By David Kerr
The Vatican Bank’s president was dismissed for failing to carry out “basic duties,” giving people inaccurate information about the institution and “progressively erratic personal behavior,” according to board member Carl Anderson.
“What happened is source of great disappointment,” he told the Italian newspaper La Stampa on May 27. Anderson, who leads the international fraternal organization the Knights of Columbus, said the board “had come to have great expectations for this new management.”
Ettore Gotti Tedeschi was removed as president of the Vatican Bank May 24, following a no confidence vote by the other four board members. The 67-year-old Italian served as the head of the bank, officially known as the Institute for Works of Religion, since 2009.
As committee secretary, it fell to Anderson to write an explanatory note to Gotti Tedeschi who, in the words of the memo, had “abandoned the premises of the Institute without notice and without waiting to receive notice as to the results of the no confidence vote.”
Anderson’s memo outlined the nine key reasons for Gotti Tedeschi’s removal, which included his “failure to carry out basic duties,” “abandoning and failing to attend meetings,” the “dissemination of inaccurate information regarding the Institute,” “polarizing the Institute and alienating personnel,” and “progressively erratic personal behavior.”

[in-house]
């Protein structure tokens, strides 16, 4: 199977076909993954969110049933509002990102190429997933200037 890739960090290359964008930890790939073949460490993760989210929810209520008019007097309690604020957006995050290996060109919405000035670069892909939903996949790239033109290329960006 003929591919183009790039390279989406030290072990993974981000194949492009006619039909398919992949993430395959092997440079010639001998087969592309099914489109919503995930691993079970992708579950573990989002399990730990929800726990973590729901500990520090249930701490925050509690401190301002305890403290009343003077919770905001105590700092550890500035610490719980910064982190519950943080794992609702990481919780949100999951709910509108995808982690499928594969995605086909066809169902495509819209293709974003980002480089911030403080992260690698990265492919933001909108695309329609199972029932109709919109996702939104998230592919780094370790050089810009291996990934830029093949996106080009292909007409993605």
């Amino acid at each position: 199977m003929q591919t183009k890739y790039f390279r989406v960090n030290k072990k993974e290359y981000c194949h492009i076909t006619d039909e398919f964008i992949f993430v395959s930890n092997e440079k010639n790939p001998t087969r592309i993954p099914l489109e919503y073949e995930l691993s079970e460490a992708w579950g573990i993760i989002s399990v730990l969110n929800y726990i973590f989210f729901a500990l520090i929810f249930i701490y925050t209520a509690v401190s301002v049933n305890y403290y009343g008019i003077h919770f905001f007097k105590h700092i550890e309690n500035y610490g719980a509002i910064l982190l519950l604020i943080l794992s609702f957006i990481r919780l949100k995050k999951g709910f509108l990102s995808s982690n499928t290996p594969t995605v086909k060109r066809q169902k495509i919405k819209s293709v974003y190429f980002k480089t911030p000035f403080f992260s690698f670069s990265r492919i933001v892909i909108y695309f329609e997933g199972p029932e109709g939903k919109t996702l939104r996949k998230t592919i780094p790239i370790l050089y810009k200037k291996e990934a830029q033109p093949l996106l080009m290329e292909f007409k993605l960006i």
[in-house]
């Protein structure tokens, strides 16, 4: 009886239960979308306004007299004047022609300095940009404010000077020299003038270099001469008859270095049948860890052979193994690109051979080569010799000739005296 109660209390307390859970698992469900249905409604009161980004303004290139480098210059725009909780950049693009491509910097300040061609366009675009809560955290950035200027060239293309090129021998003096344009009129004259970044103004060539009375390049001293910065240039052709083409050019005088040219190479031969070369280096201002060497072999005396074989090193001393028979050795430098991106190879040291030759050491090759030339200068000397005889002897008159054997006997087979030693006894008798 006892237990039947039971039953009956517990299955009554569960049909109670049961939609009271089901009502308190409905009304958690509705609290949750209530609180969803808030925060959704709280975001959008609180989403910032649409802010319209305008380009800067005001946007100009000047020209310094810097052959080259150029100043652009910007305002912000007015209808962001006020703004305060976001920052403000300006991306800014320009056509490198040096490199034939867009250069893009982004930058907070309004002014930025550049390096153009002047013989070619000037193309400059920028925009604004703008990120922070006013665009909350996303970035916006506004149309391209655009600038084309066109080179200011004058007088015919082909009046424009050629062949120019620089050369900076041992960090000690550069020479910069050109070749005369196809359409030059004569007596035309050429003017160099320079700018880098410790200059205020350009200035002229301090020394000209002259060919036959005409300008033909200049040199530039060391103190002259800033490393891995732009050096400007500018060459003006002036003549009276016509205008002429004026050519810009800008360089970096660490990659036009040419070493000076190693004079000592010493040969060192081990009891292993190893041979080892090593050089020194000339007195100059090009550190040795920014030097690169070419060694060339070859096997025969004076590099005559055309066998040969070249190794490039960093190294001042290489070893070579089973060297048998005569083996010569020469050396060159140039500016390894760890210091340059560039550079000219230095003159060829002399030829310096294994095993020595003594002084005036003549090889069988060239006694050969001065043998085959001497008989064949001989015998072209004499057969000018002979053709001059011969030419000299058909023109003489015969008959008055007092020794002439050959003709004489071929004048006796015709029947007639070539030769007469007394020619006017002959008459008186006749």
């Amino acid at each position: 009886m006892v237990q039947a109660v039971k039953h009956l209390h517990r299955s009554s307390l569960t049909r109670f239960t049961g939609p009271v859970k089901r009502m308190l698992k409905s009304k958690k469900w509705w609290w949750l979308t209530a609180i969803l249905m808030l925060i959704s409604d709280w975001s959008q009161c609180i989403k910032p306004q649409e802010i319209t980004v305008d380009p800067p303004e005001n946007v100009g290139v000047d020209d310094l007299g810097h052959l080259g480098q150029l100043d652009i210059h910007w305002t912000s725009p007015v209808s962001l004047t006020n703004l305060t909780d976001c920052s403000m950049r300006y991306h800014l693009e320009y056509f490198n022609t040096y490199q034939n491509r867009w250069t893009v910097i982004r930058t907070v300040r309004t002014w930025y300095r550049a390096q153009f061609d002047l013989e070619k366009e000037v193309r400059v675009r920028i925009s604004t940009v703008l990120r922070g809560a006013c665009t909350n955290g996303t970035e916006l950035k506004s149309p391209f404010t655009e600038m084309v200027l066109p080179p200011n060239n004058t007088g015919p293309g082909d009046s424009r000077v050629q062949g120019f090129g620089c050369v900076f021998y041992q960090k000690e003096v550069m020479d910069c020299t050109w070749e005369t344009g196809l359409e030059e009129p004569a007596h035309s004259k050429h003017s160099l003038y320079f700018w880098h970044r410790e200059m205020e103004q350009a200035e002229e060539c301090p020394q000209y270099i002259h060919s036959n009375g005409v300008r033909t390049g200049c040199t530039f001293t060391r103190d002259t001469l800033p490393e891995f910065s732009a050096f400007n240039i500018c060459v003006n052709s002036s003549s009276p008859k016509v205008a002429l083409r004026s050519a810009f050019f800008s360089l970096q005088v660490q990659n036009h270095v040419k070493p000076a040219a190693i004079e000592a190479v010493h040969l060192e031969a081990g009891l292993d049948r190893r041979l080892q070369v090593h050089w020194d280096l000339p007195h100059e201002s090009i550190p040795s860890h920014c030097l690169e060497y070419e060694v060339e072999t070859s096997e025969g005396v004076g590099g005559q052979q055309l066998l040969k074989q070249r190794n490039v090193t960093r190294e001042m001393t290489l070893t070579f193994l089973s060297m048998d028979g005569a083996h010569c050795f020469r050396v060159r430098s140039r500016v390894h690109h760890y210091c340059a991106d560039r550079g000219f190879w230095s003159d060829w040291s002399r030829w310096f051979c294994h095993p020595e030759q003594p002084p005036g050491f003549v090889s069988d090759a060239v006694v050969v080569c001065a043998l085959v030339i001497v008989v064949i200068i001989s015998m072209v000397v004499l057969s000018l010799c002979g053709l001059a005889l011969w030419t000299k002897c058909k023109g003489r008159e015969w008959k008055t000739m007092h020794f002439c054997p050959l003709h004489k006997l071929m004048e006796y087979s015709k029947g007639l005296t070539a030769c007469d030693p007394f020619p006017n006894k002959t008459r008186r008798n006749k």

The bank boss was also accused of failing to provide an explanation “for the dissemination of documents last known to be in the President’s possession.” Anderson stressed, however, this charge was unrelated to the recent arrest of the Pope’s butler, Paolo Gabriele, on suspicion of stealing and leaking sensitive internal Vatican documents to the press.
“That the dismissal of the president should happen at the same time as the arrest of the pope’s butler is just a coincidence, nothing more,” Anderson told La Stampa.
“The board meets approximately every three months and the problem of the vote of confidence on Gotti Tedeschi was on the agenda for a long time.”
The sacking of Gotti Tedeschi comes only weeks before the Council of Europe is expected to decide on the Vatican’s bid to be placed on the organization’s “White List” of countries that adhere to the highest standards of financial transparency.
“Whoever thinks that current events at the IOR may be an obstacle in the effort to achieve transparency is terribly wrong, because we are acting in the very name of transparency and were not pressured by the Curia in any way,” Anderson said.
Gotti Tedeschi has yet to give his side of the story, claiming on May 25 that he was “torn between the anxiety to explain the truth and not wanting to disturb the Holy Father.”
The Vatican is now seeking a new candidate to succeed Gotti Tedeschi. In the interim, the presidency will be assumed by the bank’s vice president Ronaldo Hermann Schmitz.